MCN Blogs
David Poland

By David Poland

State of the Trades: Episode 2


It’s been 8 whole months since I felt compelled to do a State of the Trades piece.

I wrote then, “So is think the ball is very much in Jay Penske’s court. What will he do now that he has paid for control of the Hollywood trade business? How will he handle his unruly daughter? How much of this is ego and how much is business? Will he overplay his hand and cause the advertisers that are so critical to these business’ futures to retreat?”

And the truth is… nothing much had actually changed.

Yes, I know that Nikki is the headline story and that is all people want to talk about. And one of my questions has been answered… Penske got sick of his unruly daughter. But that was no great surprise, was it?

Penske still has control of the trade business. He is simplifying or dumbing down Variety, depending on your perspective. He still has the reporters who actually did and does what Nikki wanted credit for doing… having his finger on the pulse and reporting it straight. This was never true of Nikki, in my opinion… at least not in the 15 years or so I have “known” her. She has forever been blinded by her emotional limitations, a great hunter who loses track of her prey as she gets distracted by each glimpse of herself in any reflective surface. Her crusades for truth have always been heavily been influenced by a glorified sense of personal vendetta… her own of those of her “friends.” And more recently, she has come under the sway of a parade of Nikki Whisperers, who have used her as the ultimate press tool… someone who seems absolutely unbendable to the public, but is as malleable as pretzel dough before cooking for those who feed her massive/massively fragile ego.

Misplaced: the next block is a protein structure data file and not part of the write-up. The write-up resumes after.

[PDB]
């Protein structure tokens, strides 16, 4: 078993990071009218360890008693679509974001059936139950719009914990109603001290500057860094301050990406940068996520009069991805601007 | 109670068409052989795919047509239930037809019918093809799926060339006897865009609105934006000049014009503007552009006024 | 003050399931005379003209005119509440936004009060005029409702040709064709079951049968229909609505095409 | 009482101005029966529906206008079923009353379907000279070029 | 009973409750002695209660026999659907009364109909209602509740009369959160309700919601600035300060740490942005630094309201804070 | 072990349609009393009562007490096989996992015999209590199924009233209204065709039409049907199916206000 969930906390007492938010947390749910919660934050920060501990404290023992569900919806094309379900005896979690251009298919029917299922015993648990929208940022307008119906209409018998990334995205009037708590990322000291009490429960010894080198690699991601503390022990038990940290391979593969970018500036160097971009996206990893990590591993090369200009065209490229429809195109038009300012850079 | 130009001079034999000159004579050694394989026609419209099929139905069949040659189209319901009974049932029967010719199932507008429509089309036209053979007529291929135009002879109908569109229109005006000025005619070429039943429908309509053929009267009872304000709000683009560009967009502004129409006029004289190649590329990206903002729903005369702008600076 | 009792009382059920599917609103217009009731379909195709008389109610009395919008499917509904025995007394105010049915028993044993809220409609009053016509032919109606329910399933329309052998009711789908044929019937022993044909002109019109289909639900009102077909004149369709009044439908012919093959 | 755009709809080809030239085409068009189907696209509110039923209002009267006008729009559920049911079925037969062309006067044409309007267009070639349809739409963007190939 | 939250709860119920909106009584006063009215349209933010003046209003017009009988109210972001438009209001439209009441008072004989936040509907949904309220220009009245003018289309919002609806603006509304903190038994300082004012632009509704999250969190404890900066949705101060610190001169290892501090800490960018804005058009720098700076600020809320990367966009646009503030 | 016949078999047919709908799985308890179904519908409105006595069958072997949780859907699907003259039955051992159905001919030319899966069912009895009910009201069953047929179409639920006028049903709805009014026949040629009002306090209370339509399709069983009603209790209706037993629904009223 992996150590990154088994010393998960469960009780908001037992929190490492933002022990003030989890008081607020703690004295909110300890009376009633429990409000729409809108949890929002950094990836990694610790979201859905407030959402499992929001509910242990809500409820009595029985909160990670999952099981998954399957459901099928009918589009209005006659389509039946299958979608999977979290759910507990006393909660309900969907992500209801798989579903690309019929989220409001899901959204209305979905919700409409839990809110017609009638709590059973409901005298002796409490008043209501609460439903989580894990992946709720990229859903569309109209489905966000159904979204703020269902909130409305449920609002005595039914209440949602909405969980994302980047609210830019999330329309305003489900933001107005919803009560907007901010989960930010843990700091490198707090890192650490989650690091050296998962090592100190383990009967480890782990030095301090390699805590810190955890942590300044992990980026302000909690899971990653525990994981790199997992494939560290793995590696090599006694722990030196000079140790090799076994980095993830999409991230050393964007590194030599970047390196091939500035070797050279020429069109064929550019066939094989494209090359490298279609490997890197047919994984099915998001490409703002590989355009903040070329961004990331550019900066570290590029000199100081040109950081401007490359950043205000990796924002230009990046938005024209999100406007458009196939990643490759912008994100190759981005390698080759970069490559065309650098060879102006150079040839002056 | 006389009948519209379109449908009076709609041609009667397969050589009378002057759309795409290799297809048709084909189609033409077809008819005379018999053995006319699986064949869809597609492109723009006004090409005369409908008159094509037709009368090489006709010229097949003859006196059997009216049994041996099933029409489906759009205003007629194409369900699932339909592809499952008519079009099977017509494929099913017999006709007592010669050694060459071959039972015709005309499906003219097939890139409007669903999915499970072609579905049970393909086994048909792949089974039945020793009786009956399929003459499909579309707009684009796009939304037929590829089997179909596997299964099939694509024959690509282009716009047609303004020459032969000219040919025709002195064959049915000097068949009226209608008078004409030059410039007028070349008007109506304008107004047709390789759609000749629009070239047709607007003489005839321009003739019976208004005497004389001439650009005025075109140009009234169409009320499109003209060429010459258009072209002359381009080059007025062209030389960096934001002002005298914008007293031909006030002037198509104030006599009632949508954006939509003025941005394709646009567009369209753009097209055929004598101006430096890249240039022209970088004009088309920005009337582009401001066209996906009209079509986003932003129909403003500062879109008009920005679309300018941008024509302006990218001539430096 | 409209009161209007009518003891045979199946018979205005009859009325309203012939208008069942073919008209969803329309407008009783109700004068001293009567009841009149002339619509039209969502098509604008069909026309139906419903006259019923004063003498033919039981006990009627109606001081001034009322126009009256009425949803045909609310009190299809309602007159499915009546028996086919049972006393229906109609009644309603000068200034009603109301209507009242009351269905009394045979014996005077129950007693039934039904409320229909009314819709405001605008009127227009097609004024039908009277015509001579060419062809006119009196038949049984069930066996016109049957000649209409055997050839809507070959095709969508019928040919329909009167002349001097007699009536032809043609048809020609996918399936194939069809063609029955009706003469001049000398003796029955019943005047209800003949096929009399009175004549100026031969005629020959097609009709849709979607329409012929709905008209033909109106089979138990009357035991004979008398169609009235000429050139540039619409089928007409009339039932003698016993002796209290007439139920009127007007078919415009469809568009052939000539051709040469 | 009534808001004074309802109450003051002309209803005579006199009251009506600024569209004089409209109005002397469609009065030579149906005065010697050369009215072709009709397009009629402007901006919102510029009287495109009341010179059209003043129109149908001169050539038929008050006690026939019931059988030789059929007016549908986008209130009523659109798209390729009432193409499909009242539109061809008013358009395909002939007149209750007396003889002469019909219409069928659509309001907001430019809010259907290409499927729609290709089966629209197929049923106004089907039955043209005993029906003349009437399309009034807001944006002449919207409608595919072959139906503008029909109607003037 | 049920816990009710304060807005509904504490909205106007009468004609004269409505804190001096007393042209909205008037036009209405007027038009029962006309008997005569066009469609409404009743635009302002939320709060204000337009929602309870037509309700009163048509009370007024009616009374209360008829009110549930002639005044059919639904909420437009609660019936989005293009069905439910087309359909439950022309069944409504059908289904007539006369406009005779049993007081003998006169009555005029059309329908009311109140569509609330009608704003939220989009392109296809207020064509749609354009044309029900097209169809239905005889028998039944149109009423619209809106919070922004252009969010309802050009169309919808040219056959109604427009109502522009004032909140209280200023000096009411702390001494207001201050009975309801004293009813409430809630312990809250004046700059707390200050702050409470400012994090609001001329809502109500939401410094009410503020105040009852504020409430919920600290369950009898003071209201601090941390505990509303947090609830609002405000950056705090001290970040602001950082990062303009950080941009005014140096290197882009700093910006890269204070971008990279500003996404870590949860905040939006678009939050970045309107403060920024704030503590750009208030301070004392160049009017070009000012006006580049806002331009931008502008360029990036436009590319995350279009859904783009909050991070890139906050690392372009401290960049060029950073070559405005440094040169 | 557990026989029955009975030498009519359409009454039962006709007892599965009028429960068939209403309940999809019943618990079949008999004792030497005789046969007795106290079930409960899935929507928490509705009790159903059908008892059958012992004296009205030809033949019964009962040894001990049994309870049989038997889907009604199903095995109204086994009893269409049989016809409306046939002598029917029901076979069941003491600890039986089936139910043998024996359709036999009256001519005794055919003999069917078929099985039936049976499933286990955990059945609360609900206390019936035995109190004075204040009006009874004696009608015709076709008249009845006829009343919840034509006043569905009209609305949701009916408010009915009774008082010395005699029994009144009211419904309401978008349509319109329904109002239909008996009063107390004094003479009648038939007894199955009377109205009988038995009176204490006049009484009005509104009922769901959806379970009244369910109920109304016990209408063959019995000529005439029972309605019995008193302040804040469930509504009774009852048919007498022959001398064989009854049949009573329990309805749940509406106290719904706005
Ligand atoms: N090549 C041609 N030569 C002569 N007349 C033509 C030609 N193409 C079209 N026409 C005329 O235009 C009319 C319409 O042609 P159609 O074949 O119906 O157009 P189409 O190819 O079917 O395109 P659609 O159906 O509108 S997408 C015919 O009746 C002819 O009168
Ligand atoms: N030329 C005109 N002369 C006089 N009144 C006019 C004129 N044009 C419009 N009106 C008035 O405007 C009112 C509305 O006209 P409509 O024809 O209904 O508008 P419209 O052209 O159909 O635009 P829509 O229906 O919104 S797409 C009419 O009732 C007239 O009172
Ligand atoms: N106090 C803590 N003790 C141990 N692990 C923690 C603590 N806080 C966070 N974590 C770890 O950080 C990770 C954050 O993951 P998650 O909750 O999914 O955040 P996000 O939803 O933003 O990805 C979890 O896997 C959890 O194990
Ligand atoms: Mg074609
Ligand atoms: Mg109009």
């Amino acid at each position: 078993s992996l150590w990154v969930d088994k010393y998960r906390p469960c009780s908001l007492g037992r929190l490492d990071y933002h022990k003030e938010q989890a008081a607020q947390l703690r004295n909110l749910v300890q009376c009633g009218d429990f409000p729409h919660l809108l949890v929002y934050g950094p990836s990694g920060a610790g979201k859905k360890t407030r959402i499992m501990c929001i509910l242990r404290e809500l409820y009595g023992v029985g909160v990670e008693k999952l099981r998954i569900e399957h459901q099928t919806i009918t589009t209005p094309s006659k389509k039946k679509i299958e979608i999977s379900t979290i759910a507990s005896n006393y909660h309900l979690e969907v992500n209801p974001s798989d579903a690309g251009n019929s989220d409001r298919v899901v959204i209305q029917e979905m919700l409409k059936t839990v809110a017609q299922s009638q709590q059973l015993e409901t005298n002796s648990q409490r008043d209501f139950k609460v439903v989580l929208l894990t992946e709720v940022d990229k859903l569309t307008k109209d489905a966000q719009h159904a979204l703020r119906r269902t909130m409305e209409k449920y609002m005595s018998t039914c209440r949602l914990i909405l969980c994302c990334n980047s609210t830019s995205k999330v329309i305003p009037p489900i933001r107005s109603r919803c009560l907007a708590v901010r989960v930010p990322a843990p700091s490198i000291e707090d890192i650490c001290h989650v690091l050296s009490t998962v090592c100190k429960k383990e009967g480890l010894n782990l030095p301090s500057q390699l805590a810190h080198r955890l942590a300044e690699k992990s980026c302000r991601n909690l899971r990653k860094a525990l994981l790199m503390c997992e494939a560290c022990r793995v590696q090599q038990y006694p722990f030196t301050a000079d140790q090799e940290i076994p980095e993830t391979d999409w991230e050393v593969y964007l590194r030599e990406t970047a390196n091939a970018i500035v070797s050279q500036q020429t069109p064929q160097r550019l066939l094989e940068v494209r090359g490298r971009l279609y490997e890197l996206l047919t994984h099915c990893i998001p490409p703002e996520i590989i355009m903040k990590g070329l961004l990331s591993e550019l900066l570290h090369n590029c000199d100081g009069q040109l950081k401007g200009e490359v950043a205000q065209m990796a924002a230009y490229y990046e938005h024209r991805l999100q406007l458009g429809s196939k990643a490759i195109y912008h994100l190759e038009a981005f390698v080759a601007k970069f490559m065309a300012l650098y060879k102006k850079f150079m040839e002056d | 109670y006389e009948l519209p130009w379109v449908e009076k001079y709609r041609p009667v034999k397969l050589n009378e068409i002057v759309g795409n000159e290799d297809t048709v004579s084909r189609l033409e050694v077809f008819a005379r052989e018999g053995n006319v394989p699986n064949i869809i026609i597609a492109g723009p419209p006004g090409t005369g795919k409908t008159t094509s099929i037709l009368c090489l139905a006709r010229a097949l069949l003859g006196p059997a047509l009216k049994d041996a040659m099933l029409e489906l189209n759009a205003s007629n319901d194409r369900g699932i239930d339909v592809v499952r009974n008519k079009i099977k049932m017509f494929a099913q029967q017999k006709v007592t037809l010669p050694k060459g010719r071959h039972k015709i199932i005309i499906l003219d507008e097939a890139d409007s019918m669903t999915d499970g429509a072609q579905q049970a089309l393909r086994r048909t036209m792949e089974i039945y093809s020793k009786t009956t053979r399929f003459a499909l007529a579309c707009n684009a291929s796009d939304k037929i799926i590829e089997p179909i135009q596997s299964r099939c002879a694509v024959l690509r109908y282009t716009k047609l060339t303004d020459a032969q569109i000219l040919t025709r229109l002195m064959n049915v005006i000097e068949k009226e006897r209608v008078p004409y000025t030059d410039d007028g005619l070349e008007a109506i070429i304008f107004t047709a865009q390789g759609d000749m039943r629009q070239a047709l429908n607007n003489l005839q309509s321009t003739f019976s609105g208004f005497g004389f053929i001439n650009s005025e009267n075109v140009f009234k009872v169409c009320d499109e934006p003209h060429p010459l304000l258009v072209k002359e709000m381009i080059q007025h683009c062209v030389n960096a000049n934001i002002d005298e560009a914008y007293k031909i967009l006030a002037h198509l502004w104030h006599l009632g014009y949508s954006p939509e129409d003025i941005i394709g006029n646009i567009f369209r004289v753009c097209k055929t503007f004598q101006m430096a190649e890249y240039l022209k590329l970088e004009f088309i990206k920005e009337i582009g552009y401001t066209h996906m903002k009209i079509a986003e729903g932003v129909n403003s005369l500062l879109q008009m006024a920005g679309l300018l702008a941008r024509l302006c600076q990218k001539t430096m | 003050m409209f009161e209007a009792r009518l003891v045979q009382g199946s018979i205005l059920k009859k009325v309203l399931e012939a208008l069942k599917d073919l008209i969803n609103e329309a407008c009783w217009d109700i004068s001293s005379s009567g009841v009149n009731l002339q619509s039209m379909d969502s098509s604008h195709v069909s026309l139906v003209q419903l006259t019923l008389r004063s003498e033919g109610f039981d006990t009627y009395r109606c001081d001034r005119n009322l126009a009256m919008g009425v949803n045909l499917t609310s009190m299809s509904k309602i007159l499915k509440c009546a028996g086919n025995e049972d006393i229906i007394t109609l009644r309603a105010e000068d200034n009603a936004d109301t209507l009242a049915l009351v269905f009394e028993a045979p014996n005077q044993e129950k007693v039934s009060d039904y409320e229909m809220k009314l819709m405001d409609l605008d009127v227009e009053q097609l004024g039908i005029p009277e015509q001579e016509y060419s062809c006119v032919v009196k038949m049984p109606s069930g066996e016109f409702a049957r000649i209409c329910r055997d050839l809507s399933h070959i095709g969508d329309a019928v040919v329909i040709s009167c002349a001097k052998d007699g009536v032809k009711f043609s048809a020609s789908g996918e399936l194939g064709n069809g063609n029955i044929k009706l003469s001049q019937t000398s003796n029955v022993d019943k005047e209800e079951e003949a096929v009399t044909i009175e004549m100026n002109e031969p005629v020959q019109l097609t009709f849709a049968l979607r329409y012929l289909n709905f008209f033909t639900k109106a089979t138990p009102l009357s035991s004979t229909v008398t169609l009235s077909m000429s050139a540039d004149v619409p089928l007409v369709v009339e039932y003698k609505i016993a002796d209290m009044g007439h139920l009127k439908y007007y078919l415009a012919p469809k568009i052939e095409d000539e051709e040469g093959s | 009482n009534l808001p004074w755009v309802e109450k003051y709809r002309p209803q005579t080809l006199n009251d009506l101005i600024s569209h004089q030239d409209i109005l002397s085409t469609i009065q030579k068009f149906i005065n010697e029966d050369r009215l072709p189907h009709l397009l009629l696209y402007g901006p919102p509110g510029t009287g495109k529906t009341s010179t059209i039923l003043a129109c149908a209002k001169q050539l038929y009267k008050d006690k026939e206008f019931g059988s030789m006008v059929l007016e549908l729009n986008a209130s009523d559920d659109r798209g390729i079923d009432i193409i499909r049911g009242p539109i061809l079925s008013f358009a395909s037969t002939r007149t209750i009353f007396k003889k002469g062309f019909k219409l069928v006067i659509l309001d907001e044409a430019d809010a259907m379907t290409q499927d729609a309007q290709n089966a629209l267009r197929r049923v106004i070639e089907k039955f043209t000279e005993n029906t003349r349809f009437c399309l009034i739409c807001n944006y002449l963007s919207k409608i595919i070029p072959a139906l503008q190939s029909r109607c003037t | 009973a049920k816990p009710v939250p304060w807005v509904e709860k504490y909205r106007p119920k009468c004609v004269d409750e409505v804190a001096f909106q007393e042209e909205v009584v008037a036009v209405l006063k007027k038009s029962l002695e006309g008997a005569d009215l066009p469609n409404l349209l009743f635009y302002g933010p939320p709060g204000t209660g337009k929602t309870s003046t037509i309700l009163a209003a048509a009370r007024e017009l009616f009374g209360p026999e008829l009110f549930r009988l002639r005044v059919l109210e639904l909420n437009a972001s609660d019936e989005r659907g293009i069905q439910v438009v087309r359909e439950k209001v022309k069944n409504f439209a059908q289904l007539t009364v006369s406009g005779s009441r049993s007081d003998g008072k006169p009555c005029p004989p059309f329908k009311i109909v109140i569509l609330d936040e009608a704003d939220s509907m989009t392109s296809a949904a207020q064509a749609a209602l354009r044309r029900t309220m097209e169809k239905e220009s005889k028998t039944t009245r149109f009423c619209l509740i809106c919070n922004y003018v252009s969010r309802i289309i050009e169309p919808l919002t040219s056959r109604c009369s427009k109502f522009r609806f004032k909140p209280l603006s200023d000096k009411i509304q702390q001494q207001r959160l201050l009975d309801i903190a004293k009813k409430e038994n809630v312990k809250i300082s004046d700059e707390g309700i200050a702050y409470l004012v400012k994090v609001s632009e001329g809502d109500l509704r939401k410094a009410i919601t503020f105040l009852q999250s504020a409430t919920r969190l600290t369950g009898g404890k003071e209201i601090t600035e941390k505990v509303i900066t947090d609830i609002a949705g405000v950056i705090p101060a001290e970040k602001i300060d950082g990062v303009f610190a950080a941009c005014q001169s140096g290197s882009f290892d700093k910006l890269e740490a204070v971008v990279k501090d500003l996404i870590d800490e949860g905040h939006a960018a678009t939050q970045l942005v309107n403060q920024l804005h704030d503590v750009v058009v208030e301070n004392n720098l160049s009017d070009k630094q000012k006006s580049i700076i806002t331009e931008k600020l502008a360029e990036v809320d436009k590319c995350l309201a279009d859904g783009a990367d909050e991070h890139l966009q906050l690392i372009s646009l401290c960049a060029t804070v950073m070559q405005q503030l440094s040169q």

We have seen Nikki Finke’s schtick before. It was called Ain’t It Cool News. When that site launched all those years ago, it was truly a disruptor. It never really offered a true insider’s perspective in those days… but its ability to access all the insider’s toys to then be analyzed by fans with an outsider’s movie-loving perspective, was powerful and unexpected. Hollywood didn’t see the internet coming. But as time passed, Team AICN, probably without ever thinking it in so many words, but undeniably, was sucked into the system. It remained, for quite a while, the seemingly pure, movie-loving outlet (however flawed) that was out to set the record straight. But being invited into the inside was better than trying to smash the windows from outside. And so, the leadership went inside and got comfy.

Of course, AICN still pushed back sometimes. And at the heart, it is still all about movie love. The site effectively serves a niche. Relationships are strong. Geeks still identify with it, even if they are attacking the site at times. But it is, mostly, toothless.

Nikki Finke is similarly toothless after trading in her real, usually misguided, personal outrage for the pleasure of being told that she mattered. And the disconnect from truth is even worse than the New York Times or Los Angeles Times or even the trades, getting in so close with the objects of its reportage that it can tell you what they ate for dinner last night from the smell of their skin. Because the others are not so strident in the pretense of objective distance. Nikki Finke proclaims on her new websi… uh, URL, that she wants to tell the truth about Hollywood. But sadly for her, she has no idea what the truth is anymore. It is such a melange of her ego and her handlers and her rage and her desire to keep the image that the media created for her (just the good stuff, thanks), she clearly has no idea who she is and what she is meant to be doing.